• Using return will result in the first line of the file only.

Example 2: Generating an Infinite Sequence

Let’s switch gears and look at infinite sequence generation. In Python, to get a finite sequence, you call range() and evaluate it in a list context:

>>>
>>> a = range(5)
>>> list(a)
[0, 1, 2, 3, 4]

Generating an infinite sequence, however, will require the use of a generator, since your computer memory is finite:

def infinite_sequence():
    num = 0
    while True:
        yield num
        num += 1

This code block is short and sweet. First, you initialize the variable num and start an infinite loop. Then, you immediately yield num so that you can capture the initial state. This mimics the action of range().

After yield, you increment num by 1. If you try this with a for loop, then you’ll see that it really does seem infinite:

>>>
>>> for i in infinite_sequence():
...     print(i, end=" ")
...
0 1 2 3 4 5 6 7 8 9 10 11 12 13 14 15 16 17 18 19 20 21 22 23 24 25 26 27 28 29
30 31 32 33 34 35 36 37 38 39 40 41 42
[...]
6157818 6157819 6157820 6157821 6157822 6157823 6157824 6157825 6157826 6157827
6157828 6157829 6157830 6157831 6157832 6157833 6157834 6157835 6157836 6157837
6157838 6157839 6157840 6157841 6157842
KeyboardInterrupt
Traceback (most recent call last):
  File "<stdin>", line 2, in <module>

The program will continue to execute until you stop it manually.

Instead of using a for loop, you can also call next() on the generator object directly. This is especially useful for testing a generator in the console:

>>>
>>> gen = infinite_sequence()
>>> next(gen)
0
>>> next(gen)
1
>>> next(gen)
2
>>> next(gen)
3

Here, you have a generator called gen, which you manually iterate over by repeatedly calling next(). This works as a great sanity check to make sure your generators are producing the output you expect.

Example 3: Detecting Palindromes

You can use infinite sequences in many ways, but one practical use for them is in building palindrome detectors. A palindrome detector will locate all sequences of letters or numbers that are palindromes. These are words or numbers that are read the same forward and backward, like 121. First, define your numeric palindrome detector:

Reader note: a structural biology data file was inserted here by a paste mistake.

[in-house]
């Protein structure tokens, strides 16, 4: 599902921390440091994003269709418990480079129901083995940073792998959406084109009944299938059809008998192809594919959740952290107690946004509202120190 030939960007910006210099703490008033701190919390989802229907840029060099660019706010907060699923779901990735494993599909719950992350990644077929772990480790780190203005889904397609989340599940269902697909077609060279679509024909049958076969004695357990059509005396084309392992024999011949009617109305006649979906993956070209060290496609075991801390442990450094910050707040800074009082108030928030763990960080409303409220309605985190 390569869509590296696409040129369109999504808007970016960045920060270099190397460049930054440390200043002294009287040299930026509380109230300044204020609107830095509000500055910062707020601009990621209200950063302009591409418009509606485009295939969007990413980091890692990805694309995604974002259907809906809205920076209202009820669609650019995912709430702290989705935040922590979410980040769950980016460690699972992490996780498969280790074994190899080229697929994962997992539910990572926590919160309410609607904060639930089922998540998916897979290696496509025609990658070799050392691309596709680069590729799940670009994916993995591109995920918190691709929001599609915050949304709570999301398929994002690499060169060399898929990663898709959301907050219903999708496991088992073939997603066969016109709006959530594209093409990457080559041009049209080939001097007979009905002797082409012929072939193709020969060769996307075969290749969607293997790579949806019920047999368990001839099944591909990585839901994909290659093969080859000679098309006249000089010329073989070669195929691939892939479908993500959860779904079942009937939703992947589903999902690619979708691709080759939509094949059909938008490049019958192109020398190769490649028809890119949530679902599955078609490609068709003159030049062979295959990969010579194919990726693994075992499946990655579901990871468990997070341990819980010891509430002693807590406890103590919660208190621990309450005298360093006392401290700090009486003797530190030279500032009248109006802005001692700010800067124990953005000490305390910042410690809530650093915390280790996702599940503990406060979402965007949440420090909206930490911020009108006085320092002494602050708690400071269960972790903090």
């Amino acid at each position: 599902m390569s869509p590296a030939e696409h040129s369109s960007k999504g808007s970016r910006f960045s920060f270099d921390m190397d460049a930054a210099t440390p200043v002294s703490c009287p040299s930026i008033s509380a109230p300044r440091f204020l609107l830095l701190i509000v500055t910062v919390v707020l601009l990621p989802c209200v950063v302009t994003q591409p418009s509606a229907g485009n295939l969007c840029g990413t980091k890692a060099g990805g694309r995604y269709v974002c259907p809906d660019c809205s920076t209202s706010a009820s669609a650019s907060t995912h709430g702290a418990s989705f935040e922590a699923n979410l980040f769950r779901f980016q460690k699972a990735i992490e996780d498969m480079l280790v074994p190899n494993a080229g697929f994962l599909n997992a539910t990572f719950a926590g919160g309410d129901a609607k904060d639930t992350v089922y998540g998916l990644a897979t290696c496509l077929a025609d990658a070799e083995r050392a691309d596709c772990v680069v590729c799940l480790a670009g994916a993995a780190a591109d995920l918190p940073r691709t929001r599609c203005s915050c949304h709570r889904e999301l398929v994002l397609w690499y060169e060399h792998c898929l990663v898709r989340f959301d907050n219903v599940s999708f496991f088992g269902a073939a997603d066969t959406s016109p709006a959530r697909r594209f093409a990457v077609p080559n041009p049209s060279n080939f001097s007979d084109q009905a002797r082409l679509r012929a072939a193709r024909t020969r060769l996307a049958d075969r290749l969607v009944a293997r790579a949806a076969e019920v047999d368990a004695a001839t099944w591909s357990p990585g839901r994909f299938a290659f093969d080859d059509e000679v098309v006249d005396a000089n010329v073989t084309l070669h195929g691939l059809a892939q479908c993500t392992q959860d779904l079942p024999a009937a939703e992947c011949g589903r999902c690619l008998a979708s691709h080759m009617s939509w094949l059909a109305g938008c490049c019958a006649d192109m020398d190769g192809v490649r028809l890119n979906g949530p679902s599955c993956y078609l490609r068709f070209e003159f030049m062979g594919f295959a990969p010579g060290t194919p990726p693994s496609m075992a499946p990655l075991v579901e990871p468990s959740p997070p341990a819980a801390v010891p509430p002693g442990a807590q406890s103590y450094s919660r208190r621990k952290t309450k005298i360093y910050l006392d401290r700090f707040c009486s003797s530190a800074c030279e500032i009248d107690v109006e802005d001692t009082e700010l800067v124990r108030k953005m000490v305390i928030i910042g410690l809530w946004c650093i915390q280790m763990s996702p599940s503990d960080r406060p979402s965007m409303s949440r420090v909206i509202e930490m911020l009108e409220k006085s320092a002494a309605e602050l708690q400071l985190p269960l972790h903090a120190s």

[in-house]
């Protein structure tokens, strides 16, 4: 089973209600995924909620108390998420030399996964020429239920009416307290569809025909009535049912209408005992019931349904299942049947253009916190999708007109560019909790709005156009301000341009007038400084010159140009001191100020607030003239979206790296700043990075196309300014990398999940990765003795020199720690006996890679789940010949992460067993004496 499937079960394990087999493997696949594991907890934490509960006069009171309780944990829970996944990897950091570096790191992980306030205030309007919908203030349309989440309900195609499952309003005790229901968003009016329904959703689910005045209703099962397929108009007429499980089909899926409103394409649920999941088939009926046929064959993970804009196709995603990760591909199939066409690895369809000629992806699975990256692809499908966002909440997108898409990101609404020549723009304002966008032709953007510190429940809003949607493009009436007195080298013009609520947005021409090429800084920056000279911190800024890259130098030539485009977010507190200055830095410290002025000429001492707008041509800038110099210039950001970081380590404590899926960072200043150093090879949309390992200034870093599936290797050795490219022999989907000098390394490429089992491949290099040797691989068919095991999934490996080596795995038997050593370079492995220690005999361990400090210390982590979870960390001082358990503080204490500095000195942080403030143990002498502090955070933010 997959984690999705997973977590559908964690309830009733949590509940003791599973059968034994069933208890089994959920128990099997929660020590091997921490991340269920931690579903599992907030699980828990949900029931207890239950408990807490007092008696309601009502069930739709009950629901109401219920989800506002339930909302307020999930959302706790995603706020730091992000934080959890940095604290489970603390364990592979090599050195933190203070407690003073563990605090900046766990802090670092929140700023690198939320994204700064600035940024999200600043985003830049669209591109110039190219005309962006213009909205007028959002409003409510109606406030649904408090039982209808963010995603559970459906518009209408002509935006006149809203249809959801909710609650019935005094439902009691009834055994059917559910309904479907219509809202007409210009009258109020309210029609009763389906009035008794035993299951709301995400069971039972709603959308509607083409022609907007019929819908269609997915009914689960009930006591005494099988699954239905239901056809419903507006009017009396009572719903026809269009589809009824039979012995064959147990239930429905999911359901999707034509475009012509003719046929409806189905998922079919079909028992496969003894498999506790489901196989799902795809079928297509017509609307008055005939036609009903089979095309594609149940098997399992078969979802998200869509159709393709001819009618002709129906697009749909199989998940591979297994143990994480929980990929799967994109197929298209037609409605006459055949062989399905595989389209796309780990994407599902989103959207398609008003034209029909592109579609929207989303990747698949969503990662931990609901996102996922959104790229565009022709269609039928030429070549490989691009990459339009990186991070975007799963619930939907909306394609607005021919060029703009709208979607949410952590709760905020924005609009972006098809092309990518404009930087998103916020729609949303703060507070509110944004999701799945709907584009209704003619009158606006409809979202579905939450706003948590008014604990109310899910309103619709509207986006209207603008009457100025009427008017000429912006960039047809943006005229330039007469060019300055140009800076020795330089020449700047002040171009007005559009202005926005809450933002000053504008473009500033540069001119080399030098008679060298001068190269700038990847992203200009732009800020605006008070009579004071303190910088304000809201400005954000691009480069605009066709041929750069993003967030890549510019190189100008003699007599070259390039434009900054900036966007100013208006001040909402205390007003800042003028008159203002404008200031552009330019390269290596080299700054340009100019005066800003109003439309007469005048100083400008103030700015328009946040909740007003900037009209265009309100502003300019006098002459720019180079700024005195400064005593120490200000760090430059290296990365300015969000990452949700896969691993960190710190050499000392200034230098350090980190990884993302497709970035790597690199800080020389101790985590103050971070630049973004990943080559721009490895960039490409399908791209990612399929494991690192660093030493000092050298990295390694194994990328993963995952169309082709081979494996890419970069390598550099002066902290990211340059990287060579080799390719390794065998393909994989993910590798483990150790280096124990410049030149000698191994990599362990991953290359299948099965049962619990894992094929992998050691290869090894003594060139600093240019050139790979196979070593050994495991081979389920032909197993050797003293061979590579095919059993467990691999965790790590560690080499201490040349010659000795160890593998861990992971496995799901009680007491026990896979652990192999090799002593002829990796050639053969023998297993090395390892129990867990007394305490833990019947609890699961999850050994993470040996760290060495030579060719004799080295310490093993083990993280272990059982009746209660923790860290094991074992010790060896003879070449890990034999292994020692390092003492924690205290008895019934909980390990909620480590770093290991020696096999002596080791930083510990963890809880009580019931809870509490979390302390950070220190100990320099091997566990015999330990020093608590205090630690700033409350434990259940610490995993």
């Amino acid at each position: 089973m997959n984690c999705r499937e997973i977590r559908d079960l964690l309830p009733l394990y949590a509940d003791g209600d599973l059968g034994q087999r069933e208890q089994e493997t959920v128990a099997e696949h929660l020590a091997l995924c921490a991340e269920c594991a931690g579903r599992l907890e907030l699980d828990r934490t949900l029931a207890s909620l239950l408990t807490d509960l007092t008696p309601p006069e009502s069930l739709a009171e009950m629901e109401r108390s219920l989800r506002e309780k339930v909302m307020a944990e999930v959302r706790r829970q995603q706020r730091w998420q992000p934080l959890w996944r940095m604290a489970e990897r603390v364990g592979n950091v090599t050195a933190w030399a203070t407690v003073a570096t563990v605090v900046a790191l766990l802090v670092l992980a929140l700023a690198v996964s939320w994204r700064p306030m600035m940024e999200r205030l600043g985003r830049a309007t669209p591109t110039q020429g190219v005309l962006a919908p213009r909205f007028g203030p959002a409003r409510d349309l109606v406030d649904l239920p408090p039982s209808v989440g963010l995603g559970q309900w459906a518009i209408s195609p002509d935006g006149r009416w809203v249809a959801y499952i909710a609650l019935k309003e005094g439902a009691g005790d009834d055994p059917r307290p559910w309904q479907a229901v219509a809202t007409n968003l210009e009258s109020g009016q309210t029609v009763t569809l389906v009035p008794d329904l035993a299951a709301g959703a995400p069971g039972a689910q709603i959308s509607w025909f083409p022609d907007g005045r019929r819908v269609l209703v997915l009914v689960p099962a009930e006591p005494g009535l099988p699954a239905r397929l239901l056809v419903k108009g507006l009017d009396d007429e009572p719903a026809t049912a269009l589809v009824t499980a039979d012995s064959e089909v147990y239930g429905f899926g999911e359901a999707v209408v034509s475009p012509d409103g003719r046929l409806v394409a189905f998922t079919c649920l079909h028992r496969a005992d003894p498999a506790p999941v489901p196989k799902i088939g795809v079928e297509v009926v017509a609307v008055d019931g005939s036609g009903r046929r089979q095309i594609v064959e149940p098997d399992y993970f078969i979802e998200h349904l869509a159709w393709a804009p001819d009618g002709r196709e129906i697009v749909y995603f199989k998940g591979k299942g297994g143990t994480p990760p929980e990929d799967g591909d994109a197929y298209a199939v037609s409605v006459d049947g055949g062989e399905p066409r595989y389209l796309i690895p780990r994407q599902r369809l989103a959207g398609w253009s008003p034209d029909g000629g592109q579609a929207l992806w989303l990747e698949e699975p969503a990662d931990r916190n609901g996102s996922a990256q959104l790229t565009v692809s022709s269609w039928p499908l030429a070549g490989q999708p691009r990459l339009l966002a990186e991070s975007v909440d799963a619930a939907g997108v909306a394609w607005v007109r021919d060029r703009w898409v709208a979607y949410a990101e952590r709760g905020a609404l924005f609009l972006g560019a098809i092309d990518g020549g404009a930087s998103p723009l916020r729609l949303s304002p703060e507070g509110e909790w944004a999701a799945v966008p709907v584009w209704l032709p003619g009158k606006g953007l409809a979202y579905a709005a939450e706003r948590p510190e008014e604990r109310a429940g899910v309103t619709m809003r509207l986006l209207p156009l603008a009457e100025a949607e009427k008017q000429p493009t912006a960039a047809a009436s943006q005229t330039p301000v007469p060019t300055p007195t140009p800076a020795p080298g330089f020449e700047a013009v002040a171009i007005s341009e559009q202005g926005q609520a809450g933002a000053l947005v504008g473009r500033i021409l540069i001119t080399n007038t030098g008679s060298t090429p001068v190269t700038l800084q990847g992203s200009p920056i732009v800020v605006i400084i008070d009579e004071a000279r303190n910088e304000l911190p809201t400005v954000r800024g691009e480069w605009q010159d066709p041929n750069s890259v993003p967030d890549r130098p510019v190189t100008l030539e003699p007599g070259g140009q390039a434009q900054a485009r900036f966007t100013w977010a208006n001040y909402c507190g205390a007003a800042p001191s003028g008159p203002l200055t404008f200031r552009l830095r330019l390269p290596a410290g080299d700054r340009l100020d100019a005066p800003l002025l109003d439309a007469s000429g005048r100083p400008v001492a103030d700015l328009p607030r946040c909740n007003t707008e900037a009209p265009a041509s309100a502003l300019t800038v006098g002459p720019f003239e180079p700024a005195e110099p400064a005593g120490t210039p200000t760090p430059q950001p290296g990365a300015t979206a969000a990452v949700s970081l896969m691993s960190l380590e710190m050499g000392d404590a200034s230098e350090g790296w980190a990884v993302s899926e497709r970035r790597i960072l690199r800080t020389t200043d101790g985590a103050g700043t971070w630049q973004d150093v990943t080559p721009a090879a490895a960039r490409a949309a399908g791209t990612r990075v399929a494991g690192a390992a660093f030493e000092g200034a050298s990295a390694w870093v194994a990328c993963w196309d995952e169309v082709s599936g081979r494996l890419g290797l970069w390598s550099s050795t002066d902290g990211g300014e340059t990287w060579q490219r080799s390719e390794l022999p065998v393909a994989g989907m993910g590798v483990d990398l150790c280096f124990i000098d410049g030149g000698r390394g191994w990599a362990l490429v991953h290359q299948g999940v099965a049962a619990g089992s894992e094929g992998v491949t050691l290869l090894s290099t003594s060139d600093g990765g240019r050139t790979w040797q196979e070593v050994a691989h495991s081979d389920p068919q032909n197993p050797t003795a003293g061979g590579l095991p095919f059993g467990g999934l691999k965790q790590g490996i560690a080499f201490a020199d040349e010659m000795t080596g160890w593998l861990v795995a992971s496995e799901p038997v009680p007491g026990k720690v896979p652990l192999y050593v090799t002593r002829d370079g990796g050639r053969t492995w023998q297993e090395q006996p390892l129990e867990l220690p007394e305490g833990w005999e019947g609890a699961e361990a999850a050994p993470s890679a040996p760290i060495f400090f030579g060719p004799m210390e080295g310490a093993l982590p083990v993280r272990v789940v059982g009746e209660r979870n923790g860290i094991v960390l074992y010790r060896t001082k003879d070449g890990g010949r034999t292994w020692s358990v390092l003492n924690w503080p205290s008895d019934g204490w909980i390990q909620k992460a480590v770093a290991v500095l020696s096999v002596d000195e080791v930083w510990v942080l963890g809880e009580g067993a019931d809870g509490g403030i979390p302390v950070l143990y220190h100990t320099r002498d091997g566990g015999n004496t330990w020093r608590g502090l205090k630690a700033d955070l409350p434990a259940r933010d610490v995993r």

def is_palindrome(num):
    # Skip single-digit inputs
    if num // 10 == 0:
        return False
    temp = num
    reversed_num = 0

    while temp != 0:
        reversed_num = (reversed_num * 10) + (temp % 10)
        temp = temp // 10

    if num == reversed_num:
        return num
    else:
        return False

Don’t worry too much about understanding the underlying math in this code. Just note that the function takes an input number, reverses it, and checks to see if the reversed number is the same as the original. Now you can use your infinite sequence generator to get a running list of all numeric palindromes:

>>>
>>> for i in infinite_sequence():
...     pal = is_palindrome(i)
...     if pal:
...         print(pal)
...
11
22
33
[...]
99799
99899
99999
100001
101101
102201
KeyboardInterrupt
Traceback (most recent call last):
  File "<stdin>", line 2, in <module>
  File "<stdin>", line 5, in is_palindrome

In this case, the only numbers that are printed to the console are those that are the same forward or backward.

Now that you’ve seen a simple use case for an infinite sequence generator, let’s dive deeper into how generators work.

Understanding Generators

So far, you’ve learned about the two primary ways of creating generators: by using generator functions and generator expressions. You might even have an intuitive understanding of how generators work. Let’s take a moment to make that knowledge a little more explicit.

Generator functions look and act just like regular functions, but with one defining characteristic. Generator functions use the Python yield keyword instead of return. Recall the generator function you wrote earlier:

def infinite_sequence():
    num = 0
    while True:
        yield num
        num += 1

This looks like a typical function definition, except for the Python yield statement and the code that follows it. yield indicates where a value is sent back to the caller, but unlike return, you don’t exit the function afterward.

Instead, the state of the function is remembered. That way, when next() is called on a generator object (either explicitly or implicitly within a for loop), the previously yielded variable num is incremented, and then yielded again. Since generator functions look like other functions and act very similarly to them, you can assume that generator expressions are very similar to other comprehensions available in Python.

Building Generators With Generator Expressions